December 21 2014 Latest news:
By Chris Bishop
Tuesday, June 24, 2014
Routine monitoring showed falling oxygen levels in the shallow man-made river, which stretches for 20 miles across the Cambridgeshire - Norfolk border to join the Ouse near Downham Market.
Fish kills have been frequent along the Delph and neighbouring Old Bedford, particularly when heavy rain showers “turn” the water, releasing toxins from the silt.
Fisheries officer Kye Jerrom said: “This is a known problem which we monitor and respond to annually. So far we’ve avoided a major fish kill but we need to stay on top of the situation.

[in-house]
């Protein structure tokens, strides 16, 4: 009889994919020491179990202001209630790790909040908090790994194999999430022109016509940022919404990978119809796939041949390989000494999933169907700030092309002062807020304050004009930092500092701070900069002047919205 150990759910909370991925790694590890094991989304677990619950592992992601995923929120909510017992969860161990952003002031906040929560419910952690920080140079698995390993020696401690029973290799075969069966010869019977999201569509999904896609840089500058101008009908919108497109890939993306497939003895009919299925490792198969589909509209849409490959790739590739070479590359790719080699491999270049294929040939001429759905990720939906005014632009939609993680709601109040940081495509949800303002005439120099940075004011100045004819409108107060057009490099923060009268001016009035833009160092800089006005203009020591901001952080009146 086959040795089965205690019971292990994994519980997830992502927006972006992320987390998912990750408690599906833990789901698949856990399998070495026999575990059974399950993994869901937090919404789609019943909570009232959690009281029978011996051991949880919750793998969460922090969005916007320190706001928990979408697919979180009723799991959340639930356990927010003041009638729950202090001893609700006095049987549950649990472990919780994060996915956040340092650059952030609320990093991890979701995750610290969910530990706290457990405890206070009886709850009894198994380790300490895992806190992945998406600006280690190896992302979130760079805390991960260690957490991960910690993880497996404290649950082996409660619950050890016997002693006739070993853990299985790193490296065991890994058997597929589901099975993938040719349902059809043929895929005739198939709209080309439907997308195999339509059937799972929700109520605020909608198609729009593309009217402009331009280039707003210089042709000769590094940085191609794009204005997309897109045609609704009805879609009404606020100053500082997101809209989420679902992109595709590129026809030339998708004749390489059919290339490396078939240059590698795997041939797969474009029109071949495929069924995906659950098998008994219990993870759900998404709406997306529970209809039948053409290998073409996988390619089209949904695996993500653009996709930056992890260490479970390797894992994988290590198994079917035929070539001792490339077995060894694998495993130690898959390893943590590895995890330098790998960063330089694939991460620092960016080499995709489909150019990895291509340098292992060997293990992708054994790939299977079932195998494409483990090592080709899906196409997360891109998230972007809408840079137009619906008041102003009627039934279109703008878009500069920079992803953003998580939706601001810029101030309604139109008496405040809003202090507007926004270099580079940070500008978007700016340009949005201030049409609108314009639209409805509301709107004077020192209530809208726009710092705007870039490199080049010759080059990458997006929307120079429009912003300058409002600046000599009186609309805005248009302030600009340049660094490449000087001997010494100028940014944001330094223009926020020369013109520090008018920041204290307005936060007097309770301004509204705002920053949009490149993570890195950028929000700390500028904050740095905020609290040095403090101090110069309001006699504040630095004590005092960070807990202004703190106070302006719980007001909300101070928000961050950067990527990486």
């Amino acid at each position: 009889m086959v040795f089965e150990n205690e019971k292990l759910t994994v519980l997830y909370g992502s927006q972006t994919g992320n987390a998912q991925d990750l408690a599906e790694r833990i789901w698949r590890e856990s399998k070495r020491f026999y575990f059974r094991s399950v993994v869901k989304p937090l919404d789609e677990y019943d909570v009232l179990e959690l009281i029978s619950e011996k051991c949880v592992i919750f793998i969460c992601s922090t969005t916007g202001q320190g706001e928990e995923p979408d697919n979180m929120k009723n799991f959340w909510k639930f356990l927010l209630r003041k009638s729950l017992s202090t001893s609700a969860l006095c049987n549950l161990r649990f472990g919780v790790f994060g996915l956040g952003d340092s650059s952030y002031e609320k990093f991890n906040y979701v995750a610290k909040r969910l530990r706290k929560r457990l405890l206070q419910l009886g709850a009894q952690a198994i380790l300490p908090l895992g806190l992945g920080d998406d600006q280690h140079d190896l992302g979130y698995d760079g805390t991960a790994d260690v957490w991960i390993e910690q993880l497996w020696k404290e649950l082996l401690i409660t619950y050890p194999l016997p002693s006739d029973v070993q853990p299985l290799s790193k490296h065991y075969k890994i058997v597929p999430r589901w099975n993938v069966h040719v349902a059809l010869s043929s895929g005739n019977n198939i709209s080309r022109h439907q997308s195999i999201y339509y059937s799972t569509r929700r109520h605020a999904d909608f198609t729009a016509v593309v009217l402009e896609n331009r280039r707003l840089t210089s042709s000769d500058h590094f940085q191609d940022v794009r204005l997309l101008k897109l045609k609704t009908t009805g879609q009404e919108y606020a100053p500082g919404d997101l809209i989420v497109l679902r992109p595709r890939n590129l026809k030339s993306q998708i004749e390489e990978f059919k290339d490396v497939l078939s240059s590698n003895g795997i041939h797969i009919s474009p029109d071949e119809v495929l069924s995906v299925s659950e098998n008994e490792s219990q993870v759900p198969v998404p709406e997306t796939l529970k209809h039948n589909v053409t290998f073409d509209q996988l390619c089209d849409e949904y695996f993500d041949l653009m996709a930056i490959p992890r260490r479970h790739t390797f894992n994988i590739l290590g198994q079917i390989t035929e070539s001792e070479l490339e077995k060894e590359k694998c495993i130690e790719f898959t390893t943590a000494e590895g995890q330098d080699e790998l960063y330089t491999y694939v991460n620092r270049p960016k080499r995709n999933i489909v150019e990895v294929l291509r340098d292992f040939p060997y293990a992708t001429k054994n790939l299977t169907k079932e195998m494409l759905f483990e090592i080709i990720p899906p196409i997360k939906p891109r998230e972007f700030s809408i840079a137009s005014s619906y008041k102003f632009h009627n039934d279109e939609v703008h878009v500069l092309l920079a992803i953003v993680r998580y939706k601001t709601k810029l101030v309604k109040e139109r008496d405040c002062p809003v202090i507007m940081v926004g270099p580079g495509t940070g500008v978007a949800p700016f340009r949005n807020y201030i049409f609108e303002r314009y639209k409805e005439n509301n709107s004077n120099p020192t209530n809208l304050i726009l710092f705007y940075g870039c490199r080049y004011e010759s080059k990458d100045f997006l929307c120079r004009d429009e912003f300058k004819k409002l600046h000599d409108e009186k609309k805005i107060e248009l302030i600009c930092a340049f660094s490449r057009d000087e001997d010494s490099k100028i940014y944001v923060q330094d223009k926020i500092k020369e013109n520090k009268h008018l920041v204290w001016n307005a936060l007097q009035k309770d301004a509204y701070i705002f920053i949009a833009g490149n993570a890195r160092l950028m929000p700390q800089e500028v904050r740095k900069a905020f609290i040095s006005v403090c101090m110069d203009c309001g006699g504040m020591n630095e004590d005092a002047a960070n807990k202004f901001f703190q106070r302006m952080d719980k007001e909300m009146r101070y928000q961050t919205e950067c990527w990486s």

“We’re monitoring water quality along the entire length of the River Delph and are checking our aeration equipment daily.
“We’re asking the public to be vigilant. If you spot fish in distress or see people acting suspiciously near our equipment please call the Environment Agency incident hotline number 0800 80 70 60 with a clear description of what you witnessed and the location so that officers can investigate. Fish can often be saved if they are helped quickly.”
The tell tale signs of fish in distress are fish gasping at the surface of the water or swimming on their sides or upside down.
Different species can tolerate different levels of dissolved oxygen. While trout need the highest water quality, they are not found in the drains, where species like pike, perch and roach are usually the first to suffer.